The new Zonai devices and abilities add a huge amount to Link’s arsenal, with the devices allowing players to build anything from the simple, such as a controllable hot air balloon or powered buggy, to the outlandish. These creations are restricted on how long they can run by their power consumption, but players can increase their available power supply, primarily through exploration of the Depths. What’s impressive is how the game balances all of its content; it will readily give players everything they need to get through the main story, but there’s a huge amount of extra optional content of a wide variety of different flavours, and Tears of the Kingdom makes it apparent that players can engage with these extras as much or as little as they want. Although the main questline can be completed much more quickly, the many who do get sucked fully into exploring what Hyrule and the lands above and below have to offer will readily find their game time zooming past the hundred-hour mark.
The rest of the game is so interesting that the combat almost takes a back seat, but it, too, has all of the tools it needs to successfully support those other elements and remain engaging throughout. Breath of the Wild’s equipment degradation returns, but far from being annoying, it works well at ensuring players remain flexible in combat and are ready to mix things up rather than relying on something that works. Base weapons, from sticks to swords and spears, are readily available, but truly shine when fused with other items; the most effective damage-wise are usually monster parts, but things like gems can generate incredibly helpful effects both in and out of combat.
Combat is largely the same as many of the previous 3D Zelda titles, with some unique bells and whistles. It has the familiar mixture of being able to lock onto an opponent; dodge, block, or parry attacks; and the use of arrows. Like weapons, both arrows and shields can also be fused with other items to create fun tools and effects. Many attacks will hit hard, but players who are able to master the timing and tells to successfully dodge or parry at the right moment are greatly rewarded with the chance to rush the opponent and do major damage. The game has a nice selection of bosses and powerful foes with their own tricks and weaknesses to find and exploit; however, the base monsters can get a little tiresome, particularly towards the latter parts of the game when certain monsters get more powerful variants that become more of a chore to deal with than anything else.
During the game, Link will obtain support from allies who join him in spiritual forms and can be used to unleash a special move, while also effectively acting as AI party members in combat. It can be a bit annoying trying to use a specific ally’s ability once multiple have been obtained, though the moves are only really vital around their individual temples. Useful pause menus let Link switch his current equipment and prepare or use items at any time. It can take a little while to train oneself to the specific buttons, and it’s still easy to press the wrong thing in the moment, but doing so is rarely disastrous as players get the time to rethink and realise what they wanted to do.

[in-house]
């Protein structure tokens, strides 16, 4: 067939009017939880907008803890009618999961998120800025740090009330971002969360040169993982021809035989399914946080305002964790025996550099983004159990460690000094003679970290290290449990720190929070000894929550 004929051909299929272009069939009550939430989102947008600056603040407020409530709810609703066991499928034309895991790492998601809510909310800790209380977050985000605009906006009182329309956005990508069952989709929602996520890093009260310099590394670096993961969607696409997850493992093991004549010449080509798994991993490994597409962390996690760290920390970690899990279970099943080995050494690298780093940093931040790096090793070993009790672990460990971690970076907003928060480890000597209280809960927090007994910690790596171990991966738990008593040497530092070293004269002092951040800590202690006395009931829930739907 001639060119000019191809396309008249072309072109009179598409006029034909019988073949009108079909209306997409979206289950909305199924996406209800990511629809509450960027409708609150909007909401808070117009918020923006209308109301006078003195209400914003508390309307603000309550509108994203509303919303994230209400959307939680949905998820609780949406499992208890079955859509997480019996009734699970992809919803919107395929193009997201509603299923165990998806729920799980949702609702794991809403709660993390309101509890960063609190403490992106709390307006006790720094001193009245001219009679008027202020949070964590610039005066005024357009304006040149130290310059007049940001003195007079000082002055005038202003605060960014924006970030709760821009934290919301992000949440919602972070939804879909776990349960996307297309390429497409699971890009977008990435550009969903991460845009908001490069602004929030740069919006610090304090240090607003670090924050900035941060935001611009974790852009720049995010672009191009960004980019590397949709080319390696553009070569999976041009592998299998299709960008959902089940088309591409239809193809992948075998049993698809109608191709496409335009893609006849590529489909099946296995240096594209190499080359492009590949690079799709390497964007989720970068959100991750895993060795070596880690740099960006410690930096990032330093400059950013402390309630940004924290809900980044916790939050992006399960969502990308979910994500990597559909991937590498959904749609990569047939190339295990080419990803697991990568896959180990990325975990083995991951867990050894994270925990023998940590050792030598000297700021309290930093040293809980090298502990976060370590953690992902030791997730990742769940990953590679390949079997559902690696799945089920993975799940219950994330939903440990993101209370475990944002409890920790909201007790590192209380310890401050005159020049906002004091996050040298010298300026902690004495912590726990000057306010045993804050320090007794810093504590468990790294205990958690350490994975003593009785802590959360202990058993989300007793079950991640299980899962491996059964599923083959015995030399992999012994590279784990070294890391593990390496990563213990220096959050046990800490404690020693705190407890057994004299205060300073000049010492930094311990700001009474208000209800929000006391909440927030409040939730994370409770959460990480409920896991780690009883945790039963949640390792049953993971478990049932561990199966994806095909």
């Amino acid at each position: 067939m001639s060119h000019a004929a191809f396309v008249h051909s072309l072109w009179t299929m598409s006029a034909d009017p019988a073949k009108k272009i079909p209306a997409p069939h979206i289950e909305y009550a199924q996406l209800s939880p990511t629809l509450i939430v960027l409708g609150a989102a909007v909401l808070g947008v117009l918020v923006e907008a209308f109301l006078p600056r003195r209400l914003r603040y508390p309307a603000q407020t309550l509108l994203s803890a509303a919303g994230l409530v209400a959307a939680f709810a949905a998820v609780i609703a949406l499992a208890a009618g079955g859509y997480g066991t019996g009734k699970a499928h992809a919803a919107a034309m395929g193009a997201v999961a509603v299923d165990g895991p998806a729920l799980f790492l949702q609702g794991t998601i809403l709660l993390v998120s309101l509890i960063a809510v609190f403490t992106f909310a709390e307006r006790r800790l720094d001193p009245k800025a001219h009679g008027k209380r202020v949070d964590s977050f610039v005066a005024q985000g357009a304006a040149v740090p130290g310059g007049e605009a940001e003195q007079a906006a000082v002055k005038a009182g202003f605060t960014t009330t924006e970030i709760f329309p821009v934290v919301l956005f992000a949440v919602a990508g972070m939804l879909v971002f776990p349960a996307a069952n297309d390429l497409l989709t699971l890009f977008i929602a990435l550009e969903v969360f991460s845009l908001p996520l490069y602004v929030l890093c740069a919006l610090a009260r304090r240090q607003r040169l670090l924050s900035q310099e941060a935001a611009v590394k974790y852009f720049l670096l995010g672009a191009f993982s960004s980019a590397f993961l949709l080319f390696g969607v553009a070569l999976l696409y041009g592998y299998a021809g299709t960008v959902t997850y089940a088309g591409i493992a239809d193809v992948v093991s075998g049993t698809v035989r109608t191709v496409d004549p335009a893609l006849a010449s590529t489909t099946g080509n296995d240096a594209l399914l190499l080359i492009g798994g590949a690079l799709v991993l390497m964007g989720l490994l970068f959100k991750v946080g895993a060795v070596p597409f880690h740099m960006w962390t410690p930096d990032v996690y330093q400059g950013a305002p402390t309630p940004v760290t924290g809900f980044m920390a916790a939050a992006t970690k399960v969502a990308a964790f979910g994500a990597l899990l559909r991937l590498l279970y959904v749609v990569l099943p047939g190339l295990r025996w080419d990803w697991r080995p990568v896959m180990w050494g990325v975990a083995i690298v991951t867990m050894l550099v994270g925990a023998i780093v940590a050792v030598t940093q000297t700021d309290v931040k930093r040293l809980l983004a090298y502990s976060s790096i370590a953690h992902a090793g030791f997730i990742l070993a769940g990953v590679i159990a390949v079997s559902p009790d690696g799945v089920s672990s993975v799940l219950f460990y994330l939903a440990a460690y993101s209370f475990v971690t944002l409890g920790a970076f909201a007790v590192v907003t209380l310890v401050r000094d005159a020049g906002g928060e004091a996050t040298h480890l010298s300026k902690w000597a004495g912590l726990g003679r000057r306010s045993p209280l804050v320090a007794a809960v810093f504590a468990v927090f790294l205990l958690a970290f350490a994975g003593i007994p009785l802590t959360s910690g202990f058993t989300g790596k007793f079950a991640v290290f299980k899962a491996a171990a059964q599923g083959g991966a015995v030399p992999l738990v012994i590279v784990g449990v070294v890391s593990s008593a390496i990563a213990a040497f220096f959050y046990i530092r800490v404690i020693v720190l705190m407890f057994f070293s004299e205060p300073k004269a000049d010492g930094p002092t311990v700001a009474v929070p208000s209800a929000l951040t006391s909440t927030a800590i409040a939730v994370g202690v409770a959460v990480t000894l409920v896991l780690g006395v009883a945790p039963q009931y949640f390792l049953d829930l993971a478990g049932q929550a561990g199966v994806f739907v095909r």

Although as a character there isn’t too much to him, Matthew Mercer’s Ganondorf is the highlight of the otherwise quite variable English voice acting. The voice acting only comes in for major cutscenes, but quite often it just doesn’t feel like it quite fits with what’s happening on screen, and Link is kept as a silent protagonist, which feels like the appropriate decision. Otherwise, the sound design is excellent. The music provides a great backing, welling up at all the appropriate moments, and there are a multitude of impressive touches and sound effects that really add to the experience and make everything incredibly satisfying.
The Legend of Zelda: Tears of the Kingdom’s visuals are simply magnificent. The cel-shaded style is an excellent example of how the game’s design and its visual execution are able to offer more than pure model and world fidelity. Many of the game’s visual effects add a ton to the experience, particularly its lighting effects, as the haze and light flare that accompany the sunrise. There are times when the frame rate drops a little, but the game is so pleasing to behold that these drops barely register. The animations are great, and excellent views can be found across the world.
The Legend of Zelda: Tears of the Kingdom has immediately become one of the Switch’s standout titles. Creating something with a greater draw than the Breath of the Wild was always going to be a challenge, but Nintendo has taken lessons learned from and systems established in it to create a glorious follow-up that fully deserves the plaudits that have already come its way. Even for those who haven’t played many Zelda titles, Tears of the Kingdom is absolutely worth diving into and rewards every moment spent with it.
Player toolset offers huge creativity
Magnificent visual design
Tons to do and see
Variable voice acting
Some late-game mobs are annoying